Gary Phillips, ODA
The UK market remains quiet, reflecting a general lack of selling amidst limited demand.
Cash ex-farm prices remain supported by merchant shorts, especially in the spot position, although more selling activity has been seen in deferred positions, albeit at the market carry.
With the UK at import parity, farm prices will remain influenced by currency fluctuations, as seen over the past week, and price action at other exchanges, rather than UK domestic issues.
The main talking point recently was the release of the updated AHDB Early Bird survey, which as of February 14 reviewed UK farmers’ planting intentions for harvest 2020.
The wheat area was seen at 1.5 million hectares, down 17 per cent from the 2019 June survey. For winter wheat, 93 per cent of the intended area was planted, but only 2 per cent of the intended spring wheat area, which left about 290,000ha that UK growers intended to plant.
Given the current state of many soils, the final planted area will be dominated by weather over the next few weeks. We believe that the AHDB’s projected figure remains optimistic, and that a larger-than-normal area of the UK will remain unsown for harvest 2020.
It is important to be aware of what is happening on the wider global picture in respect to crop marketing and not become blinkered to UK weather-related issues. The UK will be substantially short of home-grown wheat for 2020/21, but the world is forecasting a larger 2020 crop. Markets will continue to trade this fact as traders look to take advantage of the UK’s greater need to import.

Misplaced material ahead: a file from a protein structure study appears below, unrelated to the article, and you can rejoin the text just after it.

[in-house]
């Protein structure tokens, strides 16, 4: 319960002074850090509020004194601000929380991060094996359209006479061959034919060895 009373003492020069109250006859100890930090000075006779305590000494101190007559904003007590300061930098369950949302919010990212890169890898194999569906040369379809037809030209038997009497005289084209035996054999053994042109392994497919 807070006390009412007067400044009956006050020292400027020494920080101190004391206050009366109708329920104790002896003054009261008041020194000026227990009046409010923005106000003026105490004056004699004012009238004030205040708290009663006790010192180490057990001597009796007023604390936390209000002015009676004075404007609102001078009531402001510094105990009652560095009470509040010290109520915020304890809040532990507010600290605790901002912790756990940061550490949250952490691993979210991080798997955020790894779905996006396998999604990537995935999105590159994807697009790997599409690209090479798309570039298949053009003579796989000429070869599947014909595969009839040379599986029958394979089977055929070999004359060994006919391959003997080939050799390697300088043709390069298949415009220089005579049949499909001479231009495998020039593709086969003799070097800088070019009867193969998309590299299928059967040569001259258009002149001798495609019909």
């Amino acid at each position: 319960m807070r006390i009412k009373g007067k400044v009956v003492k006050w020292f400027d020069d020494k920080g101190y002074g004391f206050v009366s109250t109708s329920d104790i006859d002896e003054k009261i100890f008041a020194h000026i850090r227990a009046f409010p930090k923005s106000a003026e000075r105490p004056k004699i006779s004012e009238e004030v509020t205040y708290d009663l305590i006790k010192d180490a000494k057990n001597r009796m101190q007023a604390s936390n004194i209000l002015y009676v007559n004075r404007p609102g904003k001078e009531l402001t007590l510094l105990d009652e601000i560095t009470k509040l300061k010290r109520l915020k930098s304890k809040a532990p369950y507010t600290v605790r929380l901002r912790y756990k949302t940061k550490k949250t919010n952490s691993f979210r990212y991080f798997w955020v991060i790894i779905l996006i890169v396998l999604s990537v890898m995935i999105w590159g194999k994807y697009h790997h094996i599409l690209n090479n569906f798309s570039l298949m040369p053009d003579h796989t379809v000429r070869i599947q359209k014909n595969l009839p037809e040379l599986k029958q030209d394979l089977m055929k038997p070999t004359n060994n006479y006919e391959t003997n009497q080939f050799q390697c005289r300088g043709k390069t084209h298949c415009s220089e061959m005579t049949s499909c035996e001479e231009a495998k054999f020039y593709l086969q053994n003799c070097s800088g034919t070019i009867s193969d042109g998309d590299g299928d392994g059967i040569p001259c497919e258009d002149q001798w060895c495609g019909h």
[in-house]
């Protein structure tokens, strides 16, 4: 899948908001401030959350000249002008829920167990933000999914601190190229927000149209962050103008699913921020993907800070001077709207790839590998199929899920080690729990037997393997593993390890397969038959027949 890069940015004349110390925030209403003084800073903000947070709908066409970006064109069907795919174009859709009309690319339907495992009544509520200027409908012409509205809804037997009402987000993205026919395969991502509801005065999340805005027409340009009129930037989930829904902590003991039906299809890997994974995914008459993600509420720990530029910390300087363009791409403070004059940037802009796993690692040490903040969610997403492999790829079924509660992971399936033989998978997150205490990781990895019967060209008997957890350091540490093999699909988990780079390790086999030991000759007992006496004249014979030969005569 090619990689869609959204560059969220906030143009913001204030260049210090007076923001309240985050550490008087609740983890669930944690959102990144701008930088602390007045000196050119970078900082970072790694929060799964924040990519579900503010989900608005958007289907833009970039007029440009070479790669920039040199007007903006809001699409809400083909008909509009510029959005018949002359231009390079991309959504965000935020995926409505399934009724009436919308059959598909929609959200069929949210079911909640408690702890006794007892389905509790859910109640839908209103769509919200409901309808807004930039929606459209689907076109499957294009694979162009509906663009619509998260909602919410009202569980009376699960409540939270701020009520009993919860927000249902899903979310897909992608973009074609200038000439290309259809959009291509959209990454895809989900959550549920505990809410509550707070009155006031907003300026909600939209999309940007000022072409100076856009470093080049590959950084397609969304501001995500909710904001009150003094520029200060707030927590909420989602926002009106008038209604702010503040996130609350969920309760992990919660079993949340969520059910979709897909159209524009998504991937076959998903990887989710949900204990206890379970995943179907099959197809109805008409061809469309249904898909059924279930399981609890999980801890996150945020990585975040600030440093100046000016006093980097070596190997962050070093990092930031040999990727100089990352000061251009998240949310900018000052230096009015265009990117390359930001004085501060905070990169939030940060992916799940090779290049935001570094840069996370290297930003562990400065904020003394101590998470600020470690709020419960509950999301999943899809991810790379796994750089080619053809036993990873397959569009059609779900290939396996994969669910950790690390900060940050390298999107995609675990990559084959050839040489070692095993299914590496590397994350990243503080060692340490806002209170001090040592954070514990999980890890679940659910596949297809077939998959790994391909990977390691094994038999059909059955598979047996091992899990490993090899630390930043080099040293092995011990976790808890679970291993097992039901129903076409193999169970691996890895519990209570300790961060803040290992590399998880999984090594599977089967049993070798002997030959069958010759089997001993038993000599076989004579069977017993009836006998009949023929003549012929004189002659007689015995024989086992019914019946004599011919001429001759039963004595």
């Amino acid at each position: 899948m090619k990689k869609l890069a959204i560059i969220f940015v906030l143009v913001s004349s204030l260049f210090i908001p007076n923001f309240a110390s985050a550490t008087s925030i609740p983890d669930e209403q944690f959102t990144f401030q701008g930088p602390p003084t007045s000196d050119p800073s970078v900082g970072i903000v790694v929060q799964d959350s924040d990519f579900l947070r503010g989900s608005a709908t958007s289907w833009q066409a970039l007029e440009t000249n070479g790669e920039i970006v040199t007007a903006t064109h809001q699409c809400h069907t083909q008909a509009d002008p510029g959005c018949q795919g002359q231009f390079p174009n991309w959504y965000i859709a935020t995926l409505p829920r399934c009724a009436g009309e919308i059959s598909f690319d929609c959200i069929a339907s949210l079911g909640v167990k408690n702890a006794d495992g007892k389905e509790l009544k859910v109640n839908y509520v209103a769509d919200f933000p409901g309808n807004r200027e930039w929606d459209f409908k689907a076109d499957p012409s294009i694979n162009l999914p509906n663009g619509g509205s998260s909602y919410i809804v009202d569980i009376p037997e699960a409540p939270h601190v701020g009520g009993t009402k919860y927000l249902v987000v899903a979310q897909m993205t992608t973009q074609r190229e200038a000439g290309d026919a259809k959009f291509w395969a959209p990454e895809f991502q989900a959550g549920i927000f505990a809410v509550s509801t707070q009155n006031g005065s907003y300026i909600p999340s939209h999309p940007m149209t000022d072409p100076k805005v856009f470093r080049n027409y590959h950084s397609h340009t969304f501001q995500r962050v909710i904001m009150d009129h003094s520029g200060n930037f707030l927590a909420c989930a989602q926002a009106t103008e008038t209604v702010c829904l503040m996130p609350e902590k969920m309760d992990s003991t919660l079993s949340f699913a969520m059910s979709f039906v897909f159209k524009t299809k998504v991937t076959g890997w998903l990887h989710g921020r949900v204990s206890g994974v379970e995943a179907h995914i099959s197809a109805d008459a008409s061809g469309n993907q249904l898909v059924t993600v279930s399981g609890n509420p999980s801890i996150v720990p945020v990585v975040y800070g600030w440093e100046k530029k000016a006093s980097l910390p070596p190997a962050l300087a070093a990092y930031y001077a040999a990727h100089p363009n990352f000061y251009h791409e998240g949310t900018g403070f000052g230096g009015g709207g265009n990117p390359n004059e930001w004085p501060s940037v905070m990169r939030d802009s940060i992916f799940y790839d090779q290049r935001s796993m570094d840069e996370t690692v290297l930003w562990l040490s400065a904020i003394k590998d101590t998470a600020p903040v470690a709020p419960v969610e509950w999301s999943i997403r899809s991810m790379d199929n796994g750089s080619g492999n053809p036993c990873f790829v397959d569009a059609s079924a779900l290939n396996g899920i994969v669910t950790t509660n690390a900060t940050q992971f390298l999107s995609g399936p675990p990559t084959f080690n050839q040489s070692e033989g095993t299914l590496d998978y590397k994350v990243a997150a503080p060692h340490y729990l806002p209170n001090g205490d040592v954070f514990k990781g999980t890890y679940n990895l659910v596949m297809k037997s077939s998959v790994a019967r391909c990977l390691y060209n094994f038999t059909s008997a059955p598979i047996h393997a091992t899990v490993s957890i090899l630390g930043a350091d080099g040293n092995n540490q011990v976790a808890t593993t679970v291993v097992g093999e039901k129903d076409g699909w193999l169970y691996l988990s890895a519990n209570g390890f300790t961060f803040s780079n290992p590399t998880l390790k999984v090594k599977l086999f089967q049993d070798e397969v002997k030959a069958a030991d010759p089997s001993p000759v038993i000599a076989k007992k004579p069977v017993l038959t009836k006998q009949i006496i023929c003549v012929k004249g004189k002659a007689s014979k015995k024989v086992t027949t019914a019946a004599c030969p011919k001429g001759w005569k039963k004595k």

David Woodland, ADM Agriculture
Wheat markets have rallied this week, bouncing back from the sell-off that we saw last week as a result of coronavirus.
London wheat futures recovered £4/t from Friday’s low point, also encouraged higher by sterling weakness versus the euro. A settled UK weather outlook is encouraging for potential spring plantings, but winter drilling is now done. Unfortunately, the prospect of a 2020 wheat crop that is little more than half the size of the 2019 crop is a concerning likelihood.
Significant wheat imports next season will be essential, and the value of sterling will be a major price driver. Weaker sterling leaves imports more expensive and allows domestic prices to rise. Despite a small crop, sterling strength would make imports cheaper and pressure domestic prices.
The UK wheat deficit will contribute to an EU soft wheat crop that could be 10mt lower than 2019; with smaller crops also looking likely in France and Germany. There are some concerns for the health of the French winter wheat crop, with ratings there seen at just 64 per cent good/excellent compared to 85 per cent this time last year. This is supporting new crop wheat prices and old crop support comes from the continuing fast export pace. Since July 1, 2019, EU soft wheat exports have reached 19.1mt – up 60 per cent on last year.
Simon Ingle, Frontier